CM . . .
. Volume XII Number 2 . . . . September 16, 2005
The stunning cover, lyrical descriptions of the water and home setting, and lively dialogue immerse the reader in the world of the Sri Lanka of 25 years ago. The tropical setting, colourful birds in the aviary and monsoon rains drench this novel through and through. From lunches carried in tiffin carriers, to afternoon naps, to the Catholic Students' Union, a rich, complex setting unfolds. Aunty Bundle’s family's wealth creates for him a protected world of servants, one in which he is totally cared for and sheltered from the realities of adulthood and sexuality.
Amrith is an entirely realistic young boy of his times. His lack of friends, deep grief over his mother, and sheltered upbringing make his sexual innocence believable. In such a non-sexual society, where the sexes are carefully supervised until they are eighteen, Amrith's epiphany that he is a homosexual and his acceptance of his difference seem plausible. Amrith's forgiveness of Aunty Bundle and his coming to terms with his mother's death demonstrate his growth and his coming of age.
Niresh, initially a liar and boaster who will do anything to escape his abusive father, gradually soaks up the loving support of Amrith's family until he finds himself immersed in Sri Lankan history, art and architecture and by extension into a cheerful, outgoing, family-oriented culture. He lets go of the North American pop culture and hip, cool tone that will amuse today's readers.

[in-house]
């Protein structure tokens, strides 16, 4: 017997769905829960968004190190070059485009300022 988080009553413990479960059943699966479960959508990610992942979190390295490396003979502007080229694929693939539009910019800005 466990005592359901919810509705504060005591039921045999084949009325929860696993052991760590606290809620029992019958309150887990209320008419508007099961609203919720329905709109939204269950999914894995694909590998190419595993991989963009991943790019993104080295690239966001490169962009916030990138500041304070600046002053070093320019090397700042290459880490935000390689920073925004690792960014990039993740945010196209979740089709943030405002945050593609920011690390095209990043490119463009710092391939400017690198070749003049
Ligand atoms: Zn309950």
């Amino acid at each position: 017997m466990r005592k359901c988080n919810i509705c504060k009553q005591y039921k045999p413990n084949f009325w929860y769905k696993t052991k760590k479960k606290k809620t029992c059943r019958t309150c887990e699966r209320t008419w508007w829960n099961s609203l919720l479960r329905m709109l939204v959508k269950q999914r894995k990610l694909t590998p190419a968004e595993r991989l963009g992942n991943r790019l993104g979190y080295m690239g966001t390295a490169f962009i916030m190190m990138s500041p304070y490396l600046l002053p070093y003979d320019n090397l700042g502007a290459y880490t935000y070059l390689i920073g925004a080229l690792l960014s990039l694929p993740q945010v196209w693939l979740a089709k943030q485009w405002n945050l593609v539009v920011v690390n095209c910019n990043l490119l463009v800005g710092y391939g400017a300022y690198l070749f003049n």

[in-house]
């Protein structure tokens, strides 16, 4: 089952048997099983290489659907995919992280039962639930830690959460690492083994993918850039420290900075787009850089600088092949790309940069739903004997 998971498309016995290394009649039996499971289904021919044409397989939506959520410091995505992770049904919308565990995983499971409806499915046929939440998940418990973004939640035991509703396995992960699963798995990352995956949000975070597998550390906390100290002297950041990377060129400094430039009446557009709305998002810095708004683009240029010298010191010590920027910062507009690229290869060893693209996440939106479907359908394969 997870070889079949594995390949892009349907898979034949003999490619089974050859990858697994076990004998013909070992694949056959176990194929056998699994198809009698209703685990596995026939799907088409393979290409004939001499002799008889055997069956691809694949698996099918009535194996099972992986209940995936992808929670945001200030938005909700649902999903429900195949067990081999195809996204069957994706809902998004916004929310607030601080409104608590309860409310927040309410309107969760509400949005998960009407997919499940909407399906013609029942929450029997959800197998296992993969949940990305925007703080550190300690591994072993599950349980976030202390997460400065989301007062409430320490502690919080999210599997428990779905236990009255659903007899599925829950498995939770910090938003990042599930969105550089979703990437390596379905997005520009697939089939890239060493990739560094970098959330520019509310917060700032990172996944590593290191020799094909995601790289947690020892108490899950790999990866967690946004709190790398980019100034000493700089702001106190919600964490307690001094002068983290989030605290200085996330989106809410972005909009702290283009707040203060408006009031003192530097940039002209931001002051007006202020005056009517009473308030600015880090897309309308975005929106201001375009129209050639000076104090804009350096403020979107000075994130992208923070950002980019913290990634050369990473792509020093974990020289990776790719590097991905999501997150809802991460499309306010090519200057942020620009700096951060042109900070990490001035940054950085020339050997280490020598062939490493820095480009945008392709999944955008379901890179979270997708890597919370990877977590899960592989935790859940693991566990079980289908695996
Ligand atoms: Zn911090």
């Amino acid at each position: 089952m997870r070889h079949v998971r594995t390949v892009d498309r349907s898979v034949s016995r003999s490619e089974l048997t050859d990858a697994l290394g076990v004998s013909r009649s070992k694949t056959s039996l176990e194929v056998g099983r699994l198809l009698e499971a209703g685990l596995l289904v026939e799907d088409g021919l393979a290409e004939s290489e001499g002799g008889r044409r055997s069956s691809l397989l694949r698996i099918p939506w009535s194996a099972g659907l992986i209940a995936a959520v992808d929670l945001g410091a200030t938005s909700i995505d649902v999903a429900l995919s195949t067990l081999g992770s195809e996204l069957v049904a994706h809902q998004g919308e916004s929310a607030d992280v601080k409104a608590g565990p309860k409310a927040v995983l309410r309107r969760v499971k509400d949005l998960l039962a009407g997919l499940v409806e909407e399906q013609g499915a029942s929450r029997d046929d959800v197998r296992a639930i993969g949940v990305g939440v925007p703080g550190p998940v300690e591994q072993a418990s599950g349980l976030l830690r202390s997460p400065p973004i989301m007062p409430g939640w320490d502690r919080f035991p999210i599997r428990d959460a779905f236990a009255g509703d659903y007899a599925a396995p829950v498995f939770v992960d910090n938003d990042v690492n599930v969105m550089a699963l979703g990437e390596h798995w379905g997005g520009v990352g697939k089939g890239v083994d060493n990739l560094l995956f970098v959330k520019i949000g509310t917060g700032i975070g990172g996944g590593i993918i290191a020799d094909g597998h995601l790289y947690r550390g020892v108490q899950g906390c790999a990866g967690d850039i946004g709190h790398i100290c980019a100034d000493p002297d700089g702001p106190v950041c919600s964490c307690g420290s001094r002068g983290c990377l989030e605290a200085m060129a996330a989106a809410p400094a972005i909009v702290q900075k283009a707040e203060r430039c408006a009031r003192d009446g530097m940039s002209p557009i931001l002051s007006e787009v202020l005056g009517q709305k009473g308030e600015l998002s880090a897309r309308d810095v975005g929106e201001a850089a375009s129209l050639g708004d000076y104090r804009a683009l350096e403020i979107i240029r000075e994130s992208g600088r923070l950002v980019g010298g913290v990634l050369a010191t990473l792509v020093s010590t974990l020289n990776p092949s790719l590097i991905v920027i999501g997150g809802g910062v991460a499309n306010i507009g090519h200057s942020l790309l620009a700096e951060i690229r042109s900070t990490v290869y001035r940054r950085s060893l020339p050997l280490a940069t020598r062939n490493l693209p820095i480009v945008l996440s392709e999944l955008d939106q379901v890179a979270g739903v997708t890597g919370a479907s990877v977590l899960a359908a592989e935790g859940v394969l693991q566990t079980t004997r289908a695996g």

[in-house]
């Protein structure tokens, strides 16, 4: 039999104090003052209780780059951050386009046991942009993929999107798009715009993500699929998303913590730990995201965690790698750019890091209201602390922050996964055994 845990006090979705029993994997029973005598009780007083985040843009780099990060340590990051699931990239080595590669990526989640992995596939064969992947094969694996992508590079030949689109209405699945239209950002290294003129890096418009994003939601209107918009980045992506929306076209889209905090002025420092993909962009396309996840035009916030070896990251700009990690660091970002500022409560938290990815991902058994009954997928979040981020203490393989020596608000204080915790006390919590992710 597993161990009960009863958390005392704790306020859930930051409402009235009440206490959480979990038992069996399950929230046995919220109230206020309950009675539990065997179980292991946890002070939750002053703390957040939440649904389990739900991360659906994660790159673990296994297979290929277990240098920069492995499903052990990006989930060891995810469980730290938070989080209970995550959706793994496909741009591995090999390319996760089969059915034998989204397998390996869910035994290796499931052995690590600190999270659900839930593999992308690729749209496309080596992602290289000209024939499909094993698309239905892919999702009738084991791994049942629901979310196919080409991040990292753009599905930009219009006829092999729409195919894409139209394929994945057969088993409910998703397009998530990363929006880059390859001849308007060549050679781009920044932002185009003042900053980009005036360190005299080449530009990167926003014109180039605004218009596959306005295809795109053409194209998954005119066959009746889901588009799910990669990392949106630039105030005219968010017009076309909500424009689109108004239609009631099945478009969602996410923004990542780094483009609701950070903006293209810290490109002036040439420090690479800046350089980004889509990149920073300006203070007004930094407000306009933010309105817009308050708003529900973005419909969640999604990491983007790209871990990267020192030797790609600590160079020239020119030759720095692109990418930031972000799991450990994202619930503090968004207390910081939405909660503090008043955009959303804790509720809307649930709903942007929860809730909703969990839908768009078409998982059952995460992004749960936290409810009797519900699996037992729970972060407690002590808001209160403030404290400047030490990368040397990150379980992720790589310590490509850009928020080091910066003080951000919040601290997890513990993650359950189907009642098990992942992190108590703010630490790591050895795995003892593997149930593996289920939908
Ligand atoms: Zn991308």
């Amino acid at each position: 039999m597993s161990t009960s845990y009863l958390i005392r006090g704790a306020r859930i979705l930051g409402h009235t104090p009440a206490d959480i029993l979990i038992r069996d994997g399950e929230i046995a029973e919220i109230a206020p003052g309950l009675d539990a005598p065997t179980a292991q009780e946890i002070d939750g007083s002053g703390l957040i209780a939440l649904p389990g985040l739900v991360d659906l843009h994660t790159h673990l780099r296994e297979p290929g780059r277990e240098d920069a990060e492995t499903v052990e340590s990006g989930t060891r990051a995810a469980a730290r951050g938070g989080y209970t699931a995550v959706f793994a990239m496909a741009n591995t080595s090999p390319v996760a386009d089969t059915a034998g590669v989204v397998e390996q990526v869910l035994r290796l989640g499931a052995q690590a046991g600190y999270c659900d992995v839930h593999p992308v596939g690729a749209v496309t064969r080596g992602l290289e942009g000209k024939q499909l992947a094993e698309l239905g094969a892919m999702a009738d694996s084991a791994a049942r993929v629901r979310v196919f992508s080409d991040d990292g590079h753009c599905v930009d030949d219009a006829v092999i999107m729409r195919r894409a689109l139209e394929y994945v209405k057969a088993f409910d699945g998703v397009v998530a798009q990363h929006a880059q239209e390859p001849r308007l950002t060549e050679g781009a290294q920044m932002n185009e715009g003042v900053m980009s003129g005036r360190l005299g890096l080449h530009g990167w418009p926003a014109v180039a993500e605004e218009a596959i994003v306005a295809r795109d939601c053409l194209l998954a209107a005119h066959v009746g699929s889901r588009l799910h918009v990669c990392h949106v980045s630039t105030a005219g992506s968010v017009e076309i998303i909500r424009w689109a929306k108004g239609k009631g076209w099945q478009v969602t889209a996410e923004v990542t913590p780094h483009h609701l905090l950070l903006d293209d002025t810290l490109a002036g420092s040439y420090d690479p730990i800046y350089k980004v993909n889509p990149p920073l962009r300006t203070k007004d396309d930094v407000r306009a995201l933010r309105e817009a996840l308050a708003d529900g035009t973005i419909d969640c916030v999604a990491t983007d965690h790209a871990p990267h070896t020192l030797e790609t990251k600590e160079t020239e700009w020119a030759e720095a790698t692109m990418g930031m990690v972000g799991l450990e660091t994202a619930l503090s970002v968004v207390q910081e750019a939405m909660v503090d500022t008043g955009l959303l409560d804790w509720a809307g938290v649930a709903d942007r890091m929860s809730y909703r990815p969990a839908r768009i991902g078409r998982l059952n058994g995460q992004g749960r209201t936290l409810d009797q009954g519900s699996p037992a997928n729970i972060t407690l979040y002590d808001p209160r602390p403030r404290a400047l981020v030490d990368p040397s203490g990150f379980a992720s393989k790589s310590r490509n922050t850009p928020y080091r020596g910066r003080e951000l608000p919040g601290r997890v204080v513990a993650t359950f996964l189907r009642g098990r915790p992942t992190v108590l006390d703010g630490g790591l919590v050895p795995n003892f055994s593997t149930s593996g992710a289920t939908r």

Mala and Selvi love Amrith even when he is horrid to them; they and their parents, Amrith's Aunty Bundle and Uncle Lucky, reinforce the theme of loving forgiveness and family support. Bundle even forgives Mervin and welcomes Niresh. Lucky's philosophical musing about the necessity of forgiveness later gives Amrith the courage to reconcile with his cousin. Mervin's divorced and drunken state highlights his evil nature. Bundle also sees the goodness in her business partner, architect Lucien Lindamulage, and resolutely refuses to regard him as evil because he is a homosexual. Madam, the school’s drama coach, also refuses to judge homosexuals.
This novel reminds the reader of Michael Ondaatje's Running in the Family; both evoke nostalgia for another time and place while highlighting the struggles of children with their families. Swimming in the Monsoon Sea is the kind of reflective, complex novel best appreciated by adults and older teenagers who have moved to a more thoughtful, contemplative approach to literature.
Joan Marshall of Winnipeg, MB, is a retired senior high teacher-librarian.
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Copyright © the Manitoba Library Association. Reproduction for personal use is permitted only if this copyright notice is maintained. Any other reproduction is prohibited without permission.